Quick links to all the stories posted at the UCLA International Institute
Dr. Andrew Schechtman reports on his two tours of duty during the revolt against Charles Taylor.
Noted historian discusses "Interesting Times: A Twentieth Century Life" with UCLA audience.
Norm Apter, a UCLA graduate student in Chinese history, is studying in Taiwan and offers this reflection on the presidential campaign underway there
Dr. Takeyuki Tsuda (UC San Diego) asks: Are Japanese Brazilian Migrants in Japan a Transnational Community?
Media experts to examine personal copying, international trade in digital media, and legal challenges of global publication for the United States and Europe.
Anna L. Tsing (Anthropology, UC Santa Cruz) discusses connections between globalism, rural chaos, and environmental destruction.
Implications of the November 2003 Bush Doctrine on Middle East democracy.
UCLA students learn of immigrants' need of legal representation at an event sponsored by the non-profit Active Voice, the UCLA International Institute, & the UCLA School of Law
Human rights may not be the most pressing need of the poor of Asia
Middle East Bibliographer trains librarians in Sarajevo and Abu Dhabi.
The UCLA International Institute in cooperation with School of Law & the prestigious non-profit organization Active Voice, will present a screening of the upcoming original movie "Chasing Freedom," produced by Court TV as part of a national awareness campaign.
Understanding human rights conditions around the world and knowing how to appropriately and effectively bring human rights issues into the classroom are essential for today's educators. This workshop provides teachers with the knowledge, materials, and methods they need to engage their students.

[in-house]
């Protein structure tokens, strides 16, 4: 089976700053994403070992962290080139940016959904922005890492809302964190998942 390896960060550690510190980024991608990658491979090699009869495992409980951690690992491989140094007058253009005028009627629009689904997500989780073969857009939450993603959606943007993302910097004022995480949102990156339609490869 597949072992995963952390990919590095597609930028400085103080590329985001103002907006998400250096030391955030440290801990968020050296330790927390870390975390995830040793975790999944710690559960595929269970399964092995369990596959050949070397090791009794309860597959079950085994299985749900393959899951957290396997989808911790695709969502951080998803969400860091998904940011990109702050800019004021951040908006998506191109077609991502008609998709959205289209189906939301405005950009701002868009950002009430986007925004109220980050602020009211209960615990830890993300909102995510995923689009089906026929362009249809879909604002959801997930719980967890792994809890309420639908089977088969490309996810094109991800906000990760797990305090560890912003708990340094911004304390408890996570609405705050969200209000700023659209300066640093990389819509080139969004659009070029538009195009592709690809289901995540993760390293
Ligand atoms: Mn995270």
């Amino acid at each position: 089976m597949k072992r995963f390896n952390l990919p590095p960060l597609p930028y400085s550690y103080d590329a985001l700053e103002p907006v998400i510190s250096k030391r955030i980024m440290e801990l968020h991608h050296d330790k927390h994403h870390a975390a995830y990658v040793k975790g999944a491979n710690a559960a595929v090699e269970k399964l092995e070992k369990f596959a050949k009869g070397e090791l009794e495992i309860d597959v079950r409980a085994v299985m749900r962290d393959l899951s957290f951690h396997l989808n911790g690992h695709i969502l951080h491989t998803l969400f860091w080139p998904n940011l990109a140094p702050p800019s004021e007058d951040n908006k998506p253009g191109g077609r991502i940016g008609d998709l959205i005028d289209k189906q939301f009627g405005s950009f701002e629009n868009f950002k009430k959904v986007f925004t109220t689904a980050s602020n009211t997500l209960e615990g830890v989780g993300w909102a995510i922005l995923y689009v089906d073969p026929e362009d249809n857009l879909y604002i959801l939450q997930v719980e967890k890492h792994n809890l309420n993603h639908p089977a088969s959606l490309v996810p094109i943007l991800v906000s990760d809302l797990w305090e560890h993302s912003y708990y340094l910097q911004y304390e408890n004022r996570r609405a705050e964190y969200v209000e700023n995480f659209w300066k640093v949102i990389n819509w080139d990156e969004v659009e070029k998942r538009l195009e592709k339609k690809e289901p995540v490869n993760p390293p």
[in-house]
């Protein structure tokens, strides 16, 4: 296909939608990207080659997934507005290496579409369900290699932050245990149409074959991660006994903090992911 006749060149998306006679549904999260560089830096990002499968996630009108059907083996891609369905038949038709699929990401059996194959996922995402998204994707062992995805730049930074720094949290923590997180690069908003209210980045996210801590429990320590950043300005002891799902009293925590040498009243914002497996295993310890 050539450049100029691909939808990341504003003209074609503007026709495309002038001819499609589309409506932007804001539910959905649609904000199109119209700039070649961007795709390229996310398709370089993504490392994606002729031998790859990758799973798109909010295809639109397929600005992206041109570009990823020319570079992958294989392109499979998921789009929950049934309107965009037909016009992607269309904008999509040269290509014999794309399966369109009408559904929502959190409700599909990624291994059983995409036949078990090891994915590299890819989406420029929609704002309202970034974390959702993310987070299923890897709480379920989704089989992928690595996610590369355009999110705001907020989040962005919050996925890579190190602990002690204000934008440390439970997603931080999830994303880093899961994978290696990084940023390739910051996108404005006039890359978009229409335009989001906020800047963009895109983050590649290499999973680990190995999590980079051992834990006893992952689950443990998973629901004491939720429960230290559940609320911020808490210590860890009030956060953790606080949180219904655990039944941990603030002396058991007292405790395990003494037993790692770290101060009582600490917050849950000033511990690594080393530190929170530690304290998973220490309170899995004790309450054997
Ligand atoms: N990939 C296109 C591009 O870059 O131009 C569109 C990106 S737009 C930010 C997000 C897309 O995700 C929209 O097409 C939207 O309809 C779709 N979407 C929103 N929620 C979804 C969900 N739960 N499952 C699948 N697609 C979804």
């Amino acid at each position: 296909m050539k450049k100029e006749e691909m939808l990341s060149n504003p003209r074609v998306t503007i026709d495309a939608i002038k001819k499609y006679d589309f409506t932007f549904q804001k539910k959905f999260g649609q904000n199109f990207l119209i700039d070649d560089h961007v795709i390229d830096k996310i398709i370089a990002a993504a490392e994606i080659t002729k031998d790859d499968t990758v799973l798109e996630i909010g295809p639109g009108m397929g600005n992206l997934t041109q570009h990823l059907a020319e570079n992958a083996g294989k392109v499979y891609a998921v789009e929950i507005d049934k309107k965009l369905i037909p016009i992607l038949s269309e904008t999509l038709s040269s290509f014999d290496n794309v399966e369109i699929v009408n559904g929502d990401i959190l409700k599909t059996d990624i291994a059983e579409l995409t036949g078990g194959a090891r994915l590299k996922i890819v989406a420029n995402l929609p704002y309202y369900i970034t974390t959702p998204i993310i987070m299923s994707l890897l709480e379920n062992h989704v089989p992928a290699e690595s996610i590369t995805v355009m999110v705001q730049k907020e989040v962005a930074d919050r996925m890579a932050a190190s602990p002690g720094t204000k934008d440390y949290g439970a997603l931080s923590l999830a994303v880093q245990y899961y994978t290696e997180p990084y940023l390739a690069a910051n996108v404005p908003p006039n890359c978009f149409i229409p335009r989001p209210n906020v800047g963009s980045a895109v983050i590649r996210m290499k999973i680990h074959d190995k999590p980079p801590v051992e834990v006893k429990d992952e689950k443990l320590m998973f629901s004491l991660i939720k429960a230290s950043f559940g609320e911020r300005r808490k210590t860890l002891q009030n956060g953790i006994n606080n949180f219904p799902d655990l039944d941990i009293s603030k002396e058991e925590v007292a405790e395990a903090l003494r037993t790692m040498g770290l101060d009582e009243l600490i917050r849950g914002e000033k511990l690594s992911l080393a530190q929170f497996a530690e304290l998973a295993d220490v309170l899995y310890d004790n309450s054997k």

Fernando de Araujo describes the problems of constructing a democratic infrastructure in the wake of the devastation wrought by Indonesia on his island nation.
Outreach directors from major U.S. universities introduce Anchorage high school teachers and students to the Middle East during MESA meeting in Alaska.
Buddhist Studies greatly expanded as well.
International Woman of the Year and well-known Iranian human rights activist Mehrangiz Kar talks to 300 at UCLA about her colleague, Shirin Ebadi, winner of the 2003 Nobel Peace Prize.
San Francisco Chronicle airs call by heads of UCLA and UC Berkeley international studies for Senate to head off "witch-hunts" by reducing proposed military role in university oversight.
Good student turnout explores study abroad opportunities, funding in international studies, and interdepartmental degree programs.
Charles Snyder brings his forty years of work in Africa to bear in a candid view of the continent's leaders, hot spots, and causes for optimism.
Singapore is thought to have the "cleanest" public sector among Asian nations. Bangladesh is perceived to have the most corrupt public sector.
Robert Buswell, director of the Center for Buddhist Studies and former Buddhist monk, is the catalyst for building a renowned program at UCLA for the study of Buddhism.
UCLA Anthropologist reports that one injured woman in seven who is hospitalized in Japan is the victim of spousal violence, while 100,000 women a year are imported as sex workers from poor Asian countries.
Raoul Birnbaum delivers 16th lecture in venerable series at UCLA's Fowler Museum of Cultural History
Al Jazeera founder Omar Al-Issawi describes the Middle East's most dynamic television station, Norm Pattiz reports on America's new radio outpost in the Arab world.
Conservative author, television commentator exchanges views with liberal attorney and former congressman.
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